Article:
They were just feet apart from each other, KL Rahul and Rohit Sharma. They had given India a steady start, but now, off the first ball of the tenth, Rohit charged towards the non-striker's end for a second run like a man scared of missing the last bus home. He looked up and, to his horror, saw that Rahul had barely moved; he should have been out of Rohit's line of sight by then.
But Rohit wasn't the only man not to have lifted his head up. Fakhar Zaman, charging in from deep midwicket, was similarly oblivious to the bedlam 30 metres away. As the Pakistan fans' eyes bulged in anticipation, awaiting Fakhar's lob to Sarfaraz Ahmed, the wicketkeeper, they watched on as he threw the ball to Wahab Riaz at the bowler's end. The moment was lost, Rohit scrambled back. He was on 32 then; he would add a further 108. Pakistan would lose by 89 runs.
Against Australia, it was Asif Ali's dropped catches that cost Pakistan dear, one in the slips (where he should never have been if Pakistan had their selection right) and one at third man, one for each opener. Aaron Finch and David Warner would go on to put together a partnership of 146. Pakistan would lose by 41 runs.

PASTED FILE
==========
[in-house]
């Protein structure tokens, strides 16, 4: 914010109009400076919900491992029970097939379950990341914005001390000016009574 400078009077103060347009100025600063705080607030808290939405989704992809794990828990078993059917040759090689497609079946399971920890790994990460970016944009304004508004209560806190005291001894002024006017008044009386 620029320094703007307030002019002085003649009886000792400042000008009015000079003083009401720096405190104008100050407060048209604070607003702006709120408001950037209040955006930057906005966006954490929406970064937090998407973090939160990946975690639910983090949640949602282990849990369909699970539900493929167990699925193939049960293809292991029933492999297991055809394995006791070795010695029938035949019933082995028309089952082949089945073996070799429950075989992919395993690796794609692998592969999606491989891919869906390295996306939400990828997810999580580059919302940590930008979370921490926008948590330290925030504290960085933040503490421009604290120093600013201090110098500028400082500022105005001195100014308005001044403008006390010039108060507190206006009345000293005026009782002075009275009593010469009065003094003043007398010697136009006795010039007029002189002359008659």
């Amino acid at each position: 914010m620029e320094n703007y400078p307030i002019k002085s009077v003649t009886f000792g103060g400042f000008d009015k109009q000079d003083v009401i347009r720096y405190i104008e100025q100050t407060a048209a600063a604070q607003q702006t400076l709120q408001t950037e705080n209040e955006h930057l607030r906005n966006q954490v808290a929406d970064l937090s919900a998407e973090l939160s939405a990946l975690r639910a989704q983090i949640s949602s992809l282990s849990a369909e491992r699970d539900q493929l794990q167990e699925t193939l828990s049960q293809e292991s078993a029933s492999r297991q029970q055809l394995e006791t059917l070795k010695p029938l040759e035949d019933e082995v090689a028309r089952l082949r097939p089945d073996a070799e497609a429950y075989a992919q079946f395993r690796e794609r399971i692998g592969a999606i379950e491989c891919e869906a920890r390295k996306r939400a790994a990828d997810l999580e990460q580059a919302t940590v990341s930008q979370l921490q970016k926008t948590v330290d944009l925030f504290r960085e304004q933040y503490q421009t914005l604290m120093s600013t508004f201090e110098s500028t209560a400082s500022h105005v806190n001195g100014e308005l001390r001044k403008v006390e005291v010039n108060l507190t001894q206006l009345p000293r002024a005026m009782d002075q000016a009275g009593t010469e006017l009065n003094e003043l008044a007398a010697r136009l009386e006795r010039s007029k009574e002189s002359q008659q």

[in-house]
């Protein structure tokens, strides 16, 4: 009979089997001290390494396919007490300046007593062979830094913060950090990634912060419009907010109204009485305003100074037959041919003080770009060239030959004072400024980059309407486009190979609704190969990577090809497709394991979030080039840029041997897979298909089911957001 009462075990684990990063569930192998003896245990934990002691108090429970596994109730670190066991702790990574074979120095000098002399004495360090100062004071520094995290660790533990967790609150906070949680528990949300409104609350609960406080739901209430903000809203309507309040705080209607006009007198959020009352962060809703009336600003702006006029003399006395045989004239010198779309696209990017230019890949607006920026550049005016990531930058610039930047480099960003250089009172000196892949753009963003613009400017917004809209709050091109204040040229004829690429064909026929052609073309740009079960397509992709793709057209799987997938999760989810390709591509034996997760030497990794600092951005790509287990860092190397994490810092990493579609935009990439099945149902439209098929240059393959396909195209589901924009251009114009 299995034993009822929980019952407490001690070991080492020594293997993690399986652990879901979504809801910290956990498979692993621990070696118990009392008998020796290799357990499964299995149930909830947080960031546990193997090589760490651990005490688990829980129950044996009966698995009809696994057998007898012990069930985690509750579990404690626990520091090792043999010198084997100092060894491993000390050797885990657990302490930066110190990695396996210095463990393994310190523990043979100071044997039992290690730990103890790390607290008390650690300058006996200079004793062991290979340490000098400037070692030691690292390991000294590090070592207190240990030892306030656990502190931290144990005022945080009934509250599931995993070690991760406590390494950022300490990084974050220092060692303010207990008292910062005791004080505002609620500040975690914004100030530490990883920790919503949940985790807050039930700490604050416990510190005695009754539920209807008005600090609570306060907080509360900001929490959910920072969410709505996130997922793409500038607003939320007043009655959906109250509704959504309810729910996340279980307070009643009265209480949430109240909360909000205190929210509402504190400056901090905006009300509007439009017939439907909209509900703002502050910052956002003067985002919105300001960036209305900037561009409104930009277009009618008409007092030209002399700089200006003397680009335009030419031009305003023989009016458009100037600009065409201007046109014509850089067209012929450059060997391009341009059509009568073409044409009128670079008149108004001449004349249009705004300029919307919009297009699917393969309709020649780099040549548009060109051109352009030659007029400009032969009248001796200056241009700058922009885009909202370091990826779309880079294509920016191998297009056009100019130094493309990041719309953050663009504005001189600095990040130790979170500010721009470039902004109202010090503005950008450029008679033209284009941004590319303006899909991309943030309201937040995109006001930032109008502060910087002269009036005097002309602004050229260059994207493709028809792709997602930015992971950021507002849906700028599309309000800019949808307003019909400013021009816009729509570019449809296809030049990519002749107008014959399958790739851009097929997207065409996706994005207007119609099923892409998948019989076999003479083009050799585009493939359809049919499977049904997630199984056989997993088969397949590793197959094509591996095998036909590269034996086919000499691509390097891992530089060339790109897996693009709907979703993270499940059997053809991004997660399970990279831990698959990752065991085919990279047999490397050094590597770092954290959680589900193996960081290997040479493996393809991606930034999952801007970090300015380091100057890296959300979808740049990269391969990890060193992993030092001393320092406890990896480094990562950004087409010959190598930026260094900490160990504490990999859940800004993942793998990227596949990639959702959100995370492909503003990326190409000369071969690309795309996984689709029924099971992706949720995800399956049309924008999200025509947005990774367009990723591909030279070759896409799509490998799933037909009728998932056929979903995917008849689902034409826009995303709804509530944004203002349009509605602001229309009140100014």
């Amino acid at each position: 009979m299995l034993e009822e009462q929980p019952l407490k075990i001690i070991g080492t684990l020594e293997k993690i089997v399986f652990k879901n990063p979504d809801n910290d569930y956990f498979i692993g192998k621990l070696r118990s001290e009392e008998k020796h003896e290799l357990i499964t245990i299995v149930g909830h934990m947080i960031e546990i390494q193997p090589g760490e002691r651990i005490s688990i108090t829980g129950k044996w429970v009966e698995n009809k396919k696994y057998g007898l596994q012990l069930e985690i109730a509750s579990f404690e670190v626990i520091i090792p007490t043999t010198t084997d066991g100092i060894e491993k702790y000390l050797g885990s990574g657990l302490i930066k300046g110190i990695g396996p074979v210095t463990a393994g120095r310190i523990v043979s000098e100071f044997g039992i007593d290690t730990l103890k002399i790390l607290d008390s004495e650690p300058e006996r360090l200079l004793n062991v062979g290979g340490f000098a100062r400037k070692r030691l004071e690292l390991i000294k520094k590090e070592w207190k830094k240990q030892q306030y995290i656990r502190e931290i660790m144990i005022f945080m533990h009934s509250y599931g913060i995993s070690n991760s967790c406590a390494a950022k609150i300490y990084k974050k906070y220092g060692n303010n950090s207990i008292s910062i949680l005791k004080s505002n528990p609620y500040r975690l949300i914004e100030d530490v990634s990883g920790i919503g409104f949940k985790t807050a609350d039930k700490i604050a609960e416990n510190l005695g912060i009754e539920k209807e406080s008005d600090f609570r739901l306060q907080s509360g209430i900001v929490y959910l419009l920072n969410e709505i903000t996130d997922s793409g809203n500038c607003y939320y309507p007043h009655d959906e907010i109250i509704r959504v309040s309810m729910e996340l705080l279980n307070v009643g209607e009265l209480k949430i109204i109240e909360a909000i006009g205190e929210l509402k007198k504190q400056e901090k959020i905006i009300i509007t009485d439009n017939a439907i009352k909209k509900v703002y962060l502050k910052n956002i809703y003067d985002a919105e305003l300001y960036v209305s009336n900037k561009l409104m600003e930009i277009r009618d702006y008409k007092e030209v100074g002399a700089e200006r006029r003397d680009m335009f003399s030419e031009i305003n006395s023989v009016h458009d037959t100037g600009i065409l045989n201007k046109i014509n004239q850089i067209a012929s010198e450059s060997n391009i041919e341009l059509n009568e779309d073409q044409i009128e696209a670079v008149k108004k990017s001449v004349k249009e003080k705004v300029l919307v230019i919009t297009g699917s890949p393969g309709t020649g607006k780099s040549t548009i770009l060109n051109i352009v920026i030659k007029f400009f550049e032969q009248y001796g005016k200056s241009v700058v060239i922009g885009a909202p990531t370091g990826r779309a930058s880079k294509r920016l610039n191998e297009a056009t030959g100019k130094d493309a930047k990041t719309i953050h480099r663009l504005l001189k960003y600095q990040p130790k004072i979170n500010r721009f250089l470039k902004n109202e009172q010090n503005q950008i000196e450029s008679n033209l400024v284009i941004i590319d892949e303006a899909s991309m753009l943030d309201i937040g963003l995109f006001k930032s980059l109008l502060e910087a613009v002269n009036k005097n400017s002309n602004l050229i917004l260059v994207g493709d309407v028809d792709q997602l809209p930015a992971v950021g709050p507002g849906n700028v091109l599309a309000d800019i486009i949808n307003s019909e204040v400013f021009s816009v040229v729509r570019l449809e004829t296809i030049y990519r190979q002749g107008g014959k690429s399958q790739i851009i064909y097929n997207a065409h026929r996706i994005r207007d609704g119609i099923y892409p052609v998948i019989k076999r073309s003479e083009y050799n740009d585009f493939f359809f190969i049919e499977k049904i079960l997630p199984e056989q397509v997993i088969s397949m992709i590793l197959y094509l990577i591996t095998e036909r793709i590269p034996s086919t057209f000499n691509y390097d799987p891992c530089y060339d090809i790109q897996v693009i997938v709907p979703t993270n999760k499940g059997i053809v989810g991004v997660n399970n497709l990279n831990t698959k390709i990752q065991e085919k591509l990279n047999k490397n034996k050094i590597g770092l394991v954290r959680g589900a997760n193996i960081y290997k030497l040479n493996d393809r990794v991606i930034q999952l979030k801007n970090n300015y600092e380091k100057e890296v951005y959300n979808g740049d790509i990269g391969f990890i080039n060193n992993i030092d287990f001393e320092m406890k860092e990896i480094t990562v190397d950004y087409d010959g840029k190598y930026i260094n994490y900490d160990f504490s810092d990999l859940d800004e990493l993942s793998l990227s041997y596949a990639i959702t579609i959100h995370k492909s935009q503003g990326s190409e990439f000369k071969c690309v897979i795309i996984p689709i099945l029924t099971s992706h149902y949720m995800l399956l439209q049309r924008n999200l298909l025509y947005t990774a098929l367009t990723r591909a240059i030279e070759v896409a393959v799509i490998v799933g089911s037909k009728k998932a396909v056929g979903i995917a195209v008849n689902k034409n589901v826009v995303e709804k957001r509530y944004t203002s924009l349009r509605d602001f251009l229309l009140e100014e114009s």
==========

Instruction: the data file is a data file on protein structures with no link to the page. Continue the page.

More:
Pakistan had ninety-nine problems coming into this World Cup, but the fielding wasn't supposed to be one.
Pakistan had just finished playing a series in Zimbabwe, and thumped the hosts 5-0. Fakhar scored a double-century, Imam-ul-Haq got three hundreds in five games, and there wasn't a competitive contest in sight. One year on from the Champions Trophy and one year out from the World Cup, the side finally possessed a settled top three, with Babar Azam following the openers. They had preceded the clean sweep with a T20 tri-series win, beating Australia in the final. Earlier that year, an away series victory in New Zealand saw them rise to the top of the T20I rankings. Previously, a home whitewash of Sri Lanka had extended an ODI win streak to nine games.
It all looked hunky dory, but watching from his home in Australia, Steve Rixon was a worried man.
A few weeks before Pakistan left for Zimbabwe, it was announced that the PCB and Rixon, who had served as Pakistan's fielding coach for the preceding 15 months, were parting ways. It was a surprise, not least because his spell had seen Pakistan overhaul their approach to fielding, upgrading its importance from an inconvenient necessity to a weapon to win cricket matches. According to ESPNcricinfo's records, in the two years prior when Grant Luden was fielding coach, Pakistan took 77.4% of their outfield catches; in Rixon's time, that shot up to 85%, better than what Australia or South Africa could boast of during the period.
The reason for the separation, it emerged, was financial and contractual; Rixon said he was never paid on time and had become disillusioned with the PCB vacillating on whether to offer him a new deal, which he perceived as an insult. Despite all that, he had been following Pakistan's progress, and he didn't like what he saw.